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Rated PG-13 for suggestive and sexual material, violence and thematic elements
Runtime 157 minutes
Release date: December 25
Rating: Exceptional emotional performances
Audiences have not seen a movie musical the size and scope of “Les Miserables” in years. As it hits the big screen, it’s my hope the large-scale epic movie musical makes a comeback.
After hearing the musical talents of Anne Hathaway (“The Dark Knight Rises”) and Hugh Jackman (“Real Steel”) in other mediums, musical fans have clamored to see them in a movie musical for years. They have what they’ve been waiting for.
Hathaway’s performance of “I Dreamed a Dream” as Fantine in this adaptation of the musical is outstanding and Oscar worthy. Her decision to play the song raw and emotional instead of doing what she’s called the “pretty” version is outstanding. It’s hard to sit through her performances without shedding tears.
Jackman is in his element. He is as comfortable on stage in a musical as he is battling evil mutants as Wolverine. It is the role of a lifetime for him.
I also was eager to hear Russell Crowe (“Robin Hood”) sing. It’s been known this Oscar winner also spends time singing in rock bands and the rock sound he gives to his performance works.
There are a few words of caution. This is a grown-up musical with adult themes and emotions. Some of the songs, visuals and dialogue are crude, fitting to the time and circumstances of the characters. Also, it is not a happy musical. Anyone familiar with the stage version or the classic book written by Victor Hugo knows the bulk of the cast doesn’t make it all the way through the revolution.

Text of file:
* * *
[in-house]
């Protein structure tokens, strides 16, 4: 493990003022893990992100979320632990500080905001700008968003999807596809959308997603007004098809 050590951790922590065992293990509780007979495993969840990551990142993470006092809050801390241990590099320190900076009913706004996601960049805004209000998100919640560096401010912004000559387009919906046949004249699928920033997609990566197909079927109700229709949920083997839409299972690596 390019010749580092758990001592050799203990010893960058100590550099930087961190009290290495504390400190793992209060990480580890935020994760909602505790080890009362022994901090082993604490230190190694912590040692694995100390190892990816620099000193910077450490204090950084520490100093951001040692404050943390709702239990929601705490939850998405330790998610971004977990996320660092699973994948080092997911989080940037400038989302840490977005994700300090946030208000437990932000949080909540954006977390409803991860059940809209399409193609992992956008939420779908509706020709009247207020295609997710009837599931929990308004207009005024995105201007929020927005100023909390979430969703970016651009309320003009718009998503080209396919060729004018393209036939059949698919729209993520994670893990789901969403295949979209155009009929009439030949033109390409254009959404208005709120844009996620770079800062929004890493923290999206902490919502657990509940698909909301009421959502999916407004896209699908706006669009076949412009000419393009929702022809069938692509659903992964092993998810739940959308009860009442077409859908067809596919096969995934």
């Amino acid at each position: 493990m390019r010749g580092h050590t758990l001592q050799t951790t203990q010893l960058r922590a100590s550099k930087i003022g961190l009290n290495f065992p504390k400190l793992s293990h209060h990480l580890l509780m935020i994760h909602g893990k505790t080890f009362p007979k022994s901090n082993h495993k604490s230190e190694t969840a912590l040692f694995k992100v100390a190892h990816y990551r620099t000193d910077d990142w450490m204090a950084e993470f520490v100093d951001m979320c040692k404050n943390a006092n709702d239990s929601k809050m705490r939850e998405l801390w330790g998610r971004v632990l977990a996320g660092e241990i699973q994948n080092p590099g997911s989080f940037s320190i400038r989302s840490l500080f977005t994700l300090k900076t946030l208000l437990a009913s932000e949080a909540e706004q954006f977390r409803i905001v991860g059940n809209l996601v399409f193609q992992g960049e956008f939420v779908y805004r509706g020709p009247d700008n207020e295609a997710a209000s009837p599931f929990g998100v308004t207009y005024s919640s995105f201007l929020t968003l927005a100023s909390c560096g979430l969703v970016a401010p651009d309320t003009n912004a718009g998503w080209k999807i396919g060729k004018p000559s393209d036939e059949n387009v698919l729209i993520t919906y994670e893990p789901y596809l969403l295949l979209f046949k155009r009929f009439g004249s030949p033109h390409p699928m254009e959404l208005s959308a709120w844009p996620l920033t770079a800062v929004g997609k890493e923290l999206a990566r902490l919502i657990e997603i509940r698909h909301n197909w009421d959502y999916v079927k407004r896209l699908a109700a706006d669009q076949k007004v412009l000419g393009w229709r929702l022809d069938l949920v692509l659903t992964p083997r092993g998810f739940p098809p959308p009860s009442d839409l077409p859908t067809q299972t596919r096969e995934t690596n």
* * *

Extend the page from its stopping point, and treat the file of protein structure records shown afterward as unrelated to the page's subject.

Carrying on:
It is a very long movie, in which all the dialogue is sang instead of spoken. If you are not used to this style of musical, it might not be for you.
But the performances are the most emotional I have ever seen in a musical. Bring tissues. You will need them.
Director Tom Hooper (“The King’s Speech”) made a decision to film the vocal performances live on set, which is different from most musicals. Vocals typically are recorded months before and then lip-synced later as the actors performed their role. This process added to the emotion of their performance. They weren’t trying to react to something prerecorded. They were performing live and in the moment of their performance. The emotion was gritty and the backbone of the film.
Amanda Seyfried (“Mamma Mia”), Sacha Baron Cohen (“The Dictator”), Helena Bonham Carter (“The King’s Speech”), Eddie Redmayne (“My Week with Marilyn”) and stage actress Samantha Barks also give emotion and strength to their roles. Newcomers Daniel Huttlestone and Isabelle Allen are compelling in their roles as the main children in the musical.
A musical like “Les Miserables” is not going to be for everyone. It’s long, it’s without spoken dialogue and it’s sad.
But if you are a fan of the stage version and want to see great performances, it’s one not to miss and will be well recognized at Oscar time.